KH: As the gay artist Giles, Richard Jenkins deftly created a world-weary man ready to give up until his life brushes up against the fantastic.
Egregiously Overlooked:
CC: Michael Stuhlbarg's deeply moving turn as the unconditionally loving father of a gay teen in Call Me By Your Name.
KH: In Logan, Patrick Stewart was stunning, heartbreaking as fallen hero Charles Xavier.


The nominees for Best Supporting Actress are: Mary J. Blige in Mudbound, Allison Janney in I, Tonya, Lesley Manville in Phantom Thread, Laurie Metcalf in Lady Bird and Octavia Spencer in The Shape of Water
And our winners would be:
CC: Lesley Manville's delicious performance was a late season surprise and it is tempting to vote for her out of all these strong women.  However, Laurie Metcalf would get my vote not only on the strength of her performance but because it would get her that much closer to EGOT status.
KH: I love me some Allison Janney, but her mommie dearest turn in I, Tonya felt too much like her Mom character cranked up to an R rating. I'll go for the other mother, Lady Bird's quietly imploding one, 'cause I also love me some Laurie Metcalf.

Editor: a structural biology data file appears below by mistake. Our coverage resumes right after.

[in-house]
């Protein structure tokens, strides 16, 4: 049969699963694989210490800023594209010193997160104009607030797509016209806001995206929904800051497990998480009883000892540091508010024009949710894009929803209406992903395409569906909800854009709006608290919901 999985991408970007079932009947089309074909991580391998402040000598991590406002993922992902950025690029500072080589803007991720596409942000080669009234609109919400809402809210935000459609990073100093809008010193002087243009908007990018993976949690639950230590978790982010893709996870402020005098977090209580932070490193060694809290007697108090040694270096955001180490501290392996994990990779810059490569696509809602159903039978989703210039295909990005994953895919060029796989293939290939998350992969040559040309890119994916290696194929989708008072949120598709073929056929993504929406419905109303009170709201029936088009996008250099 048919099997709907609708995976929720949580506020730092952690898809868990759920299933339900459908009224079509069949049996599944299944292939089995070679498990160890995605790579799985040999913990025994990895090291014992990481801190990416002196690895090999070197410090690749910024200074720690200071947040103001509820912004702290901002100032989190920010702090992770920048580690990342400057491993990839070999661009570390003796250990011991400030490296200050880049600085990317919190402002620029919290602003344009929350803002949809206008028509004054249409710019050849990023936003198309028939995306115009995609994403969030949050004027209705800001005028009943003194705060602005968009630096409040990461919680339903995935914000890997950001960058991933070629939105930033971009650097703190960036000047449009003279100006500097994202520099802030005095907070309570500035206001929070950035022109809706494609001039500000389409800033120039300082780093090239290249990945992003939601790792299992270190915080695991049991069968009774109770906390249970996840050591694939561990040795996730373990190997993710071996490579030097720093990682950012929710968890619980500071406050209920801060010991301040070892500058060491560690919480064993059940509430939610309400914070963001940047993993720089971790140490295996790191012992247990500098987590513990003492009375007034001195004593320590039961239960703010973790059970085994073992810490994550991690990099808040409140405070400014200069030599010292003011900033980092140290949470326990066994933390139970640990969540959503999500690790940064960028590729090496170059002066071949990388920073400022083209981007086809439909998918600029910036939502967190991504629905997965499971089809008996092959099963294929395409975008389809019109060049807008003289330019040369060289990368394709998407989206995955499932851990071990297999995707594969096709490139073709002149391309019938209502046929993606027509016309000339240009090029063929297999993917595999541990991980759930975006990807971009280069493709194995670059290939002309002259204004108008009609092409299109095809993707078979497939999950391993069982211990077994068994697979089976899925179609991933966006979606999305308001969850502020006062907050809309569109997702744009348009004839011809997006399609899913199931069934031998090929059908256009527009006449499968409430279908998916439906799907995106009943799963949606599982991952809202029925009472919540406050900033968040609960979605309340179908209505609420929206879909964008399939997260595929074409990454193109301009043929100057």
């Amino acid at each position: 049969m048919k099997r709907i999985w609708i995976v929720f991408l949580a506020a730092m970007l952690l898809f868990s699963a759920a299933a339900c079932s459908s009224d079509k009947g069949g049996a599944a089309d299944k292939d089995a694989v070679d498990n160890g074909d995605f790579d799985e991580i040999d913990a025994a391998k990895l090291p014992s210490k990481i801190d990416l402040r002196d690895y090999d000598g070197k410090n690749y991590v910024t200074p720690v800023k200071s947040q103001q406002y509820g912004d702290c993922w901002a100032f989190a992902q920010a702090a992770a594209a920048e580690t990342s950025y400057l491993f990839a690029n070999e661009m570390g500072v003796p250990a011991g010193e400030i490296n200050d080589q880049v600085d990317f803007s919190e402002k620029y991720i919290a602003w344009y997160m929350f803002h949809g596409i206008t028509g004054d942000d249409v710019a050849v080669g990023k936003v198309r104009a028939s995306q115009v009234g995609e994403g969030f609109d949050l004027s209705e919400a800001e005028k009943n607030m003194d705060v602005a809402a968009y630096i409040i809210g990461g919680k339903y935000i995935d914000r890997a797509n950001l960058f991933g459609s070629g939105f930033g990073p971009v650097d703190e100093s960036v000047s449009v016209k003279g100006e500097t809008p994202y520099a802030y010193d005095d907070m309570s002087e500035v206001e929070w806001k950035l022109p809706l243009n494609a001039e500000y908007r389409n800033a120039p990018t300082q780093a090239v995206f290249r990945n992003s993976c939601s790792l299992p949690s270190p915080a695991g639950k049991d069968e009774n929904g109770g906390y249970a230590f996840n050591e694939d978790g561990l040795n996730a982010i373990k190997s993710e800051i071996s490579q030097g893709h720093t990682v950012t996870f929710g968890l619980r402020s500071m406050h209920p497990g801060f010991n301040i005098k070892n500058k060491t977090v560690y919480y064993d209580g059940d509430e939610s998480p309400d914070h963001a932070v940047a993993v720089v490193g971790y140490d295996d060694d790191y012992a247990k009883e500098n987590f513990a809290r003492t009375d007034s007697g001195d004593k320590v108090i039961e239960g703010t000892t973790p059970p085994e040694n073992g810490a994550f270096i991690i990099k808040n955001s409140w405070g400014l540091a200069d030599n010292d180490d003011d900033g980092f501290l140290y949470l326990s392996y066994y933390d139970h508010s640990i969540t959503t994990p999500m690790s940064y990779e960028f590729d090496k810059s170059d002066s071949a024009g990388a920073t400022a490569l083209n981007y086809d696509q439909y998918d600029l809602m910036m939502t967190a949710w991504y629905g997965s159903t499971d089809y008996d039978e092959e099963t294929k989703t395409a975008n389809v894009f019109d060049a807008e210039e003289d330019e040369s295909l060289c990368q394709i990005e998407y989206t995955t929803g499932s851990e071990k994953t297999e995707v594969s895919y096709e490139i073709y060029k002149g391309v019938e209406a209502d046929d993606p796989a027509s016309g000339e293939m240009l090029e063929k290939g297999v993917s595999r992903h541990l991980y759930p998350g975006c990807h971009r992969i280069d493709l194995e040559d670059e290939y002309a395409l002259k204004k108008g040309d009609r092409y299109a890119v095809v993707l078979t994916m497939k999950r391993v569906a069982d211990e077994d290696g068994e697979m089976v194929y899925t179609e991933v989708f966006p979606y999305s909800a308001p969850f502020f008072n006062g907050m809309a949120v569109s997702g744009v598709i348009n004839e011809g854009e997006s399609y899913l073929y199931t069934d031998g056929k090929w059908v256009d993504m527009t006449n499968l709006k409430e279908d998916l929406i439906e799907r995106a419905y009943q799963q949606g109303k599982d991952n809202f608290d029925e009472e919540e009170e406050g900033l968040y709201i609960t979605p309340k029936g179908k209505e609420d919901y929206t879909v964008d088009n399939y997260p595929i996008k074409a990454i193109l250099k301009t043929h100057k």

Egregiously Overlooked:
CC: Catherine Keener's memorably creepy, tea-stirring psycho mom in Get Out.
KH: Too bad that there wasn't enough room for another mother or two, such as The Big Sick's Holly Hunter and/or mother!'s Michelle Pfeiffer.


The nominees for Best Director are: Paul Thomas Anderson for Phantom Thread, Guillermo del Toro for The Shape of Water, Greta Gerwig for Lady Bird, Christopher Nolan for Dunkirk and Jordan Peele for Get Out
And our winners would be:
CC: The never-nominated Nolan did a spectacular, masterful job with Dunkirk.  No other movie last year made me feel I was in the midst of the action as it did.  Despite my deep admiration of del Toro and The Shape of Water, Christopher Nolan would get my vote.
KH: Only Guillermo del Toro could have made a love story about a deaf and mute woman and the Creature of the Black Lagoon not only work, but soar.
Egregiously Overlooked:
CC: I'm glad they nominated at least one woman in this category, but Patty Jenkins would have been another welcome nominee for her great work finally getting Wonder Woman's solo movie to the big screen.